Melissa Broder reads an excerpt from her essay collection, So Sad Today, published in March by Grand Central Publishing.
I Want To Be a Whole Person But Really Thin
I am an eater of numbers. I prefer packaged foods, foods with a bar code, because they make the math simpler in counting calories and that gives me a sense of peace. It’s just an illusion of control, really, but that illusion is everything. It makes me feel safe. It gives me a stillness in my mind. All I’ve ever wanted is peace.
I am a vanity eater, a machinelike-eater, a suppresser-of-feels-eater. I save the bulk of my calories for the end of the day so that I have something sweet and seemingly unlimited to look forward to. I do not trust the universe to provide enough of anything to fill my seemingly bottomless hunger. That’s the case with my consumption of a whole pint of diet ice cream with six packets of Equal poured into it every single night. It’s a way of offering myself something cloyingly saccharine and seemingly infinite. I don’t believe that the world, or god, will give me that sweetness. So I am giving it to myself. I am going to bed full of sweetness that the day may not have provided. And I am defeating the laws of nature by doing this with diet ice cream. Most nights I would rather curl up with the diet ice cream than be in the world.
I am an eater who enjoys structured magic. I don’t feel courageous enough to let myself eat whatever I want, because I don’t what to face the wrath of what my mind will do to me after. I have a vested interest in keeping things under control, because when I lose my illusions of control I get very scared. The world is scary enough as it is. Just let me have this way of life. Let me continue to live under these self-imposed systems of diet ice cream, where I can have some of what I enjoy about binge eating—just without my mind destroying me after.
I am an eater who doesn’t trust herself. I am a bad mommy to myself and a poor steward of my body. I am an eater of rituals and a ritualistic eater, an eater who knows better but sees no impetus to get better because this kind of works and I feel more secure in my body at this weight.
But I am an eater who is the worst feminist, probably, because I objectify other women. I compare my body to the bodies of other women. Occasionally, I win. What does it mean to win? It means that my body fits more closely to the bodies of the models in magazines on which I grew up. It means that I am skinnier. It means that I am in some way beyond reproach, or further from reproach. I am terrified of reproach. But reproach from whom? Who is the voice of the reproacher? Does it even exist? Is anyone beyond reproach?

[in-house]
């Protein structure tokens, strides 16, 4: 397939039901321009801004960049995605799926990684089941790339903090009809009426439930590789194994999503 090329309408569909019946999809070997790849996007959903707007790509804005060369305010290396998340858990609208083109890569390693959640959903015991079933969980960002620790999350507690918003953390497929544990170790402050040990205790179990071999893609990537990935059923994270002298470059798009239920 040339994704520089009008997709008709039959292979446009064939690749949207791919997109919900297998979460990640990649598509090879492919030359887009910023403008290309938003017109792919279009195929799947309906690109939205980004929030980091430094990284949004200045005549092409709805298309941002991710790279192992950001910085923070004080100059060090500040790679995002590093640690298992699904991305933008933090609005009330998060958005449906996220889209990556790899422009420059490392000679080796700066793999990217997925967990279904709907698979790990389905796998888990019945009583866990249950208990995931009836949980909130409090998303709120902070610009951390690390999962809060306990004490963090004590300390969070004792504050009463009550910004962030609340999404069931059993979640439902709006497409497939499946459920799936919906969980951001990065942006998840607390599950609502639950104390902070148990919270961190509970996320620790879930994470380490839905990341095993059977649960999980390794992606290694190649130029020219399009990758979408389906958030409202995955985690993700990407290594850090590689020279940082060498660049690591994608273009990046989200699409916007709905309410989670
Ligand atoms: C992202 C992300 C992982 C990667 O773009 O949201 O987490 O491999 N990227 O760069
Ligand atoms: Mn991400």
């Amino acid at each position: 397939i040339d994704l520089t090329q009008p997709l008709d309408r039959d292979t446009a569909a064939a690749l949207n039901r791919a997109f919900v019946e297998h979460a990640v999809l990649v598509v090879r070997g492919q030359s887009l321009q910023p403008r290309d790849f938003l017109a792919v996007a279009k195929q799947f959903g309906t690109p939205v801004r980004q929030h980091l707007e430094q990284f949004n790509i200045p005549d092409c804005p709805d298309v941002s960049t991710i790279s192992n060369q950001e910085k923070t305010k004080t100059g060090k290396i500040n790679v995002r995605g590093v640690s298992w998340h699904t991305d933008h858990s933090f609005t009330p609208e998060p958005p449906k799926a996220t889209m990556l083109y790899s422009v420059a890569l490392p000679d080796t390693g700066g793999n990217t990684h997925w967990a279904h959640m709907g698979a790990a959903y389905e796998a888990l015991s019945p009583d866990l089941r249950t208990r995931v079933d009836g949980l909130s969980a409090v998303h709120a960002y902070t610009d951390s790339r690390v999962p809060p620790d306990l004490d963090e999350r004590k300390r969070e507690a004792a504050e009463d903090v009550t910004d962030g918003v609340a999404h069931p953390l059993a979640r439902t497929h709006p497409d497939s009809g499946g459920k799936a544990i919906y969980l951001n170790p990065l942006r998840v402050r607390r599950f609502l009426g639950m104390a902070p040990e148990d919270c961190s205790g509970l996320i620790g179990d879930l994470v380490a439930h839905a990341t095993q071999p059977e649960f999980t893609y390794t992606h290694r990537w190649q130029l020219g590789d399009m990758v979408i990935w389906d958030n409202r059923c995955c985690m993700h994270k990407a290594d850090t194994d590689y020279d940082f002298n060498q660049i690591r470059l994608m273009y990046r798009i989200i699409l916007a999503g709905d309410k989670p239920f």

I am an eater who feels safest at a place of very thin. I want to live in a body that is so far away from being fat that it has room to gain weight and still not even rub elbows with chubbiness. Fat, for me, in terms of my own body, represents terrible feelings: shame, disintegration, self-hatred. These are feelings that I experienced as a child and want to protect myself from feeling ever again (though that is, of course, impossible and I feel them every day in whatever body I have).
I am an eater who still longs, sometimes, for the full binge. There were moments in my life when I was mid-binge that felt like some beautiful return to self. I would be so caught up in the flow of the action, the pure pleasure of no restrictions and uncontainability, that I felt as though I had entered a silence that existed before words. But the words always returned. They were in my head and they yelled at me.
What was that silence? Was it the spiritual space of true freedom? Or was it simply another coping mechanism—food as a drug—to block out the world. Is it my true self to eat until my stomach can hold no more and I am repulsed by the sight of any more food and I cannot do anything but lie in the fetal position and groan? Or is that a reaction to restrictions that were placed—first by others, then by me—on some other true self? Is there a part of me that knows how to feed herself enough, only what she loves and what nourishes her, and never feel shame or fear if she overindulges a little, because it tastes so good? Did that part of me never exist and must be manifested? Or did it always exist, as it does for the animals, but along the way got buried? How would I even begin to uncover it?
I am an eater who knows, intellectually, that control is an illusion. I know it experientially and spiritually, through peak experiences and gentle experiences and love and sudden pain and tragedy. But asking the mind to give up control and the mind actually obeying is another animal.
I am an eater whose mind says no.
I am an eater who knows that ultimately you are responsible for yourself, an eater who doesn’t want to take responsibility for herself other than to seek the feeling of safety.
I an eater who is scared to be so honest here, a disordered eater.
I am a superficial woman of depth.
This is an excerpt from So Sad Today by Melissa Broder. Copyright © 2016 by Melissa Broder. Reprinted by permission of Grand Central Publishing, New York, NY. All rights reserved.